Furthermore, the disclosed methods may be readily implemented in software using object or object-oriented software development environments that provide portable source code that can be used on a variety of computer or workstation platforms. Alternatively, the disclosed system may be implemented partially or fully in hardware using standard logic circuits or VLSI design. Whether software or hardware is used to implement the systems in accordance with this invention is dependent on the speed and/or efficiency requirements of the system, the particular function, and the particular software or hardware systems or microprocessor or microcomputer systems being utilized. The security systems, methods and protocols illustrated herein can be readily implemented in hardware and/or software using any known or later developed systems or structures, devices and/or software by those of ordinary skill in the applicable art from the functional description provided herein and with a general basic knowledge of the computer and security arts.
 Moreover, the disclosed methods may be readily implemented in software that can be stored on a storage medium, executed on a programmed general-purpose computer with the cooperation of a controller and memory, a special purpose computer, a microprocessor, or the like. In these instances, the systems and methods of this invention can be implemented as program embedded on personal computer such as an applet, JAVA® or CGI script, as a resource residing on a server or computer workstation, as a routine embedded in a dedicated communication system or system component, or the like. The system can also be implemented by physically incorporating the system and/or method into a software and/or hardware system, such as the hardware and software systems of a communications device or system.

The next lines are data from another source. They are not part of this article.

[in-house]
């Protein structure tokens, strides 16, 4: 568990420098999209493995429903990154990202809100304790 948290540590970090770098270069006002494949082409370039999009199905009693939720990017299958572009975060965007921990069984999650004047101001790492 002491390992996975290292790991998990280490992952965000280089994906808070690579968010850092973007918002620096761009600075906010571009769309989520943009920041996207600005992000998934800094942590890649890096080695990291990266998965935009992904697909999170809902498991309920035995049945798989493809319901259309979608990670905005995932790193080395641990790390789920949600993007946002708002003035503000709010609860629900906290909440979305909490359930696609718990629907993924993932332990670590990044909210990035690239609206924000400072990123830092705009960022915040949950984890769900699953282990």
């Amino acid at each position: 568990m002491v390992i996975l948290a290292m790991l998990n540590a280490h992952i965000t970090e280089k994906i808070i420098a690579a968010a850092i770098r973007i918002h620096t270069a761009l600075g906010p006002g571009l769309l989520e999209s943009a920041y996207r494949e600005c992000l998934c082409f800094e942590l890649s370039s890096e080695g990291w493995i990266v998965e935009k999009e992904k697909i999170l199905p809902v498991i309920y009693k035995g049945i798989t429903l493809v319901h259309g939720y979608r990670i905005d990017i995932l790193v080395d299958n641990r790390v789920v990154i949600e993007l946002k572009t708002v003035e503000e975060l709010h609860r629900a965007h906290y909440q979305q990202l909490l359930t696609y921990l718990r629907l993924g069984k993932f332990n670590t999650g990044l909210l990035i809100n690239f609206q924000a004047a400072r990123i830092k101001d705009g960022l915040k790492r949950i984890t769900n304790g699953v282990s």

It is therefore apparent that there have been provided systems, apparatuses and methods for detecting input(s) to an electronic device. While the embodiments have been described in conjunction with a number of embodiments, it is evident that many alternatives, modifications and variations would be or are apparent to those of ordinary skill in the applicable arts. Accordingly, it is intended to embrace all such alternatives, modifications, equivalents and variations that are within the spirit and scope of this disclosure.
Patent applications by Paul Roller Michaelis, Louisville, CO US
Patent applications by Avaya Inc.
Patent applications in class Touch panel
Patent applications in all subclasses Touch panel